REVIEW: Nerina Pallot – Pleasance Theatre, Edinburgh

Nerina Pallot
Pleasance Theatre, Edinburgh, 14/12/13

Talented Brit and Ivor Novello Award nominee Nerina Pallot continued her Lonely Valentine Club Tour in Edinburgh by proving once again that she is one of the UK’s finest singer-songwriters.

The intimate surroundings of the Pleasance Theatre proved the ideal venue for the show, which saw Pallot ditch the band in favour of a completely solo show – just a piano, a guitar and her beautiful, disarming voice. And that only served to show just what a talent Nerina Pallot is. Without a full band behind her, the spotlight shone more fiercely on the quality of the songs, a place where the Jersey-born star excels.

Plenty of tracks came from her best-selling album Fires, including breakthrough single Everybody’s Gone to War – which Pallot admitted she had gone through a period of not playing “like a petulant teenager”- along with Idaho and the incredible Human.

Mr King, Daphne and Apollo and History Boys may be heart breaking but they were also transporting, proving Pallot’s ability to penetrate the most intimate and private emotions. Lost in these poignant songs, her voice soared like a dove, and the simplicity of which she sang about the tragedy of war seemed to move the audience almost to tears.

Being a Nerina Pallot show, there were also the predictable ramblings between songs which are almost as entertaining as the tracks themselves. This time she voiced her opinion on reusable nappies as well as an offer to play at the wedding of any couple that had met at any of her gigs.

Treating us to a live performance of the four new songs from her Lonely Valentine ClubEP, Pallot’s soaring vocals are perfectly accompanied by her solo piano and guitar-playing. A highlight among the new numbers is a hastily-written composition, Love Is An Unmade Bed, which dissects the ins and outs of a love-affair suffering from diminishing returns. The songs on the set list centre around the themes of unrequited love and the growing domesticity between couples, which Pallot jokingly insists are most certainly not about her marriage to record producer Andy Chatterley.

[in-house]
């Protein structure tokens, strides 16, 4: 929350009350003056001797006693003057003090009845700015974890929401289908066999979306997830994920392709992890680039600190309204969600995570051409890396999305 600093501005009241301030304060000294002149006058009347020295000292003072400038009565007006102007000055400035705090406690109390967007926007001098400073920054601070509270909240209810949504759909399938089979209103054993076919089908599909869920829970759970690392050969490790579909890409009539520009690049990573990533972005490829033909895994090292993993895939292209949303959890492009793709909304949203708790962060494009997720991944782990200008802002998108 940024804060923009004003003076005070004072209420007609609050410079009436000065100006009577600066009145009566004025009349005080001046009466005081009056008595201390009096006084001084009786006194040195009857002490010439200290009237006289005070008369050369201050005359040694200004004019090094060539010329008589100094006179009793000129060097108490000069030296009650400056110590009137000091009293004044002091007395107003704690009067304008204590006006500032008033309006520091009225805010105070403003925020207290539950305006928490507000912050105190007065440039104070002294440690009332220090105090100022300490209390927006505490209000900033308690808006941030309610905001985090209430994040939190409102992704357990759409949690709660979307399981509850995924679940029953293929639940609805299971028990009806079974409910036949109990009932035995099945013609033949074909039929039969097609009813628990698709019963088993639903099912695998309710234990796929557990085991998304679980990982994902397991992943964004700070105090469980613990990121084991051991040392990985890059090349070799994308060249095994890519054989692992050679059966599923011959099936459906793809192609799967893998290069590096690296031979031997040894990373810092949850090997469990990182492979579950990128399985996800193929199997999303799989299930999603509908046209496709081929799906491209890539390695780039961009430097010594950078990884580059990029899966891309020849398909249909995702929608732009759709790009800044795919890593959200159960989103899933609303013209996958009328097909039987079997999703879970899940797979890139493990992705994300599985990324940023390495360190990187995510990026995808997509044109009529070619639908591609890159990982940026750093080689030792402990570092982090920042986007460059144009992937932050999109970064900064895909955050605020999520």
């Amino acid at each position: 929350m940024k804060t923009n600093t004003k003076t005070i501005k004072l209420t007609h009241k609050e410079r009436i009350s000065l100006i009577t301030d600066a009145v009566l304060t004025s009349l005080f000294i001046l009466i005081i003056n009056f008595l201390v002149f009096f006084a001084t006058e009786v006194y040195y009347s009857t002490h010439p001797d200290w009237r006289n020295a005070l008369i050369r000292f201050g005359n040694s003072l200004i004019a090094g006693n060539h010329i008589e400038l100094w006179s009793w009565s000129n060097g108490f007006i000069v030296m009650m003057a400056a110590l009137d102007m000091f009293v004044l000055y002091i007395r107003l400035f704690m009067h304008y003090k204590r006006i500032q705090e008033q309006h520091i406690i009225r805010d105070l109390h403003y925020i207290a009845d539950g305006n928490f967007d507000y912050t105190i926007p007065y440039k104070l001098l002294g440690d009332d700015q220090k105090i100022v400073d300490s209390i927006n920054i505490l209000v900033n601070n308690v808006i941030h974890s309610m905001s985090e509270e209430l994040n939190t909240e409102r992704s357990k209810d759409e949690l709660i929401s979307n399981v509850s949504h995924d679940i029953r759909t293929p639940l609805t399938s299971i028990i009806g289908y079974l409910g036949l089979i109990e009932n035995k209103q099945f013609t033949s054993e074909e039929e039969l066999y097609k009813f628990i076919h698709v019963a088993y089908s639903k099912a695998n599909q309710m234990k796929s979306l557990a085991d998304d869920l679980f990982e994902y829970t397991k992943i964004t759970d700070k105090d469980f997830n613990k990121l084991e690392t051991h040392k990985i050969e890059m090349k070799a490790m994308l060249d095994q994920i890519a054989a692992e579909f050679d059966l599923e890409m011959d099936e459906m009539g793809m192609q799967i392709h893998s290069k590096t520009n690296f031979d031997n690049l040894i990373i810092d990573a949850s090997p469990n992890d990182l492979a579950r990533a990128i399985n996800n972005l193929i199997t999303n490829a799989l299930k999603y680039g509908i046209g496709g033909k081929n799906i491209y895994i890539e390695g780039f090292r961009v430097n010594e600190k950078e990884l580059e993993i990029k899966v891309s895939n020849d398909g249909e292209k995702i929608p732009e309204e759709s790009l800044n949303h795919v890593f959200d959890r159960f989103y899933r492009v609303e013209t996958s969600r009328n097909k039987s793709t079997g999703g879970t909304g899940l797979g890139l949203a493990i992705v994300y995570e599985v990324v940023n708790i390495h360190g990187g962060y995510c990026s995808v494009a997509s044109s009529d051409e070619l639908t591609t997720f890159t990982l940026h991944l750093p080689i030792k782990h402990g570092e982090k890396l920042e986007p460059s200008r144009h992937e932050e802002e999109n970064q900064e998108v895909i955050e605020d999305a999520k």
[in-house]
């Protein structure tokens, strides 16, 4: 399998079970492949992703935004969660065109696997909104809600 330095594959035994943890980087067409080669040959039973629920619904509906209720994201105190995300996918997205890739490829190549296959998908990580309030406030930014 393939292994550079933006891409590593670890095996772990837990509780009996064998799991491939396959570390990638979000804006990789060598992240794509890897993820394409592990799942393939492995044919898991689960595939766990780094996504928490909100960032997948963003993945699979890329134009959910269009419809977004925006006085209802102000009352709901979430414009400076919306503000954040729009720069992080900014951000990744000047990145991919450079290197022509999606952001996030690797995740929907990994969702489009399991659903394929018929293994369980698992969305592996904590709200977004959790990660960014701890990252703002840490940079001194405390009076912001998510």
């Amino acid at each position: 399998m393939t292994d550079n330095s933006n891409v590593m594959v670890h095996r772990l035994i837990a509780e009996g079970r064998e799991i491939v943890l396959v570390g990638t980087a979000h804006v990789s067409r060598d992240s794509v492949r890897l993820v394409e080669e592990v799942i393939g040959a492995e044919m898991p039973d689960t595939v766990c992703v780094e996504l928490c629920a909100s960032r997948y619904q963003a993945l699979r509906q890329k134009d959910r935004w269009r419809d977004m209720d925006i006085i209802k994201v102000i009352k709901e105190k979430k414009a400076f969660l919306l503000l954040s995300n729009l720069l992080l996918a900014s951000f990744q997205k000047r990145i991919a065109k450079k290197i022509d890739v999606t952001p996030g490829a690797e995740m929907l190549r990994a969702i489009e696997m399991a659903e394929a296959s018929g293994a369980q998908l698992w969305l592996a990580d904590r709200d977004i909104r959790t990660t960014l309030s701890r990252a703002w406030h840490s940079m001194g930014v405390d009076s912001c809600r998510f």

The new EP also includes an unexpected cover of CeCe Peniston’s 1992 single ‘Finally’, reworked into a stripped-back, piano ballad that manages to retain the joyful declaration of a new love and is, at the same time, underlined by a sombre soundscape.

This may sound like an evening of lamenting lost loves, yet as the rosé flows onstage and Pallot shares the despair of her St Valentine’s Days past, there is a distinctly jovial atmosphere between the singer and the audience, who appreciate Pallot’s humorous, self-deprecating musings on love.

Pallot closed the show with radio favourite Put Your Hands Up but returned for an inevitable encore of Sophia, a ballad of desperate burning and unfulfilled love which has become a highlight of her concerts as she confesses: “Sophia, Sophia I’m learning that some things I can’t go without/And one of them is him.”


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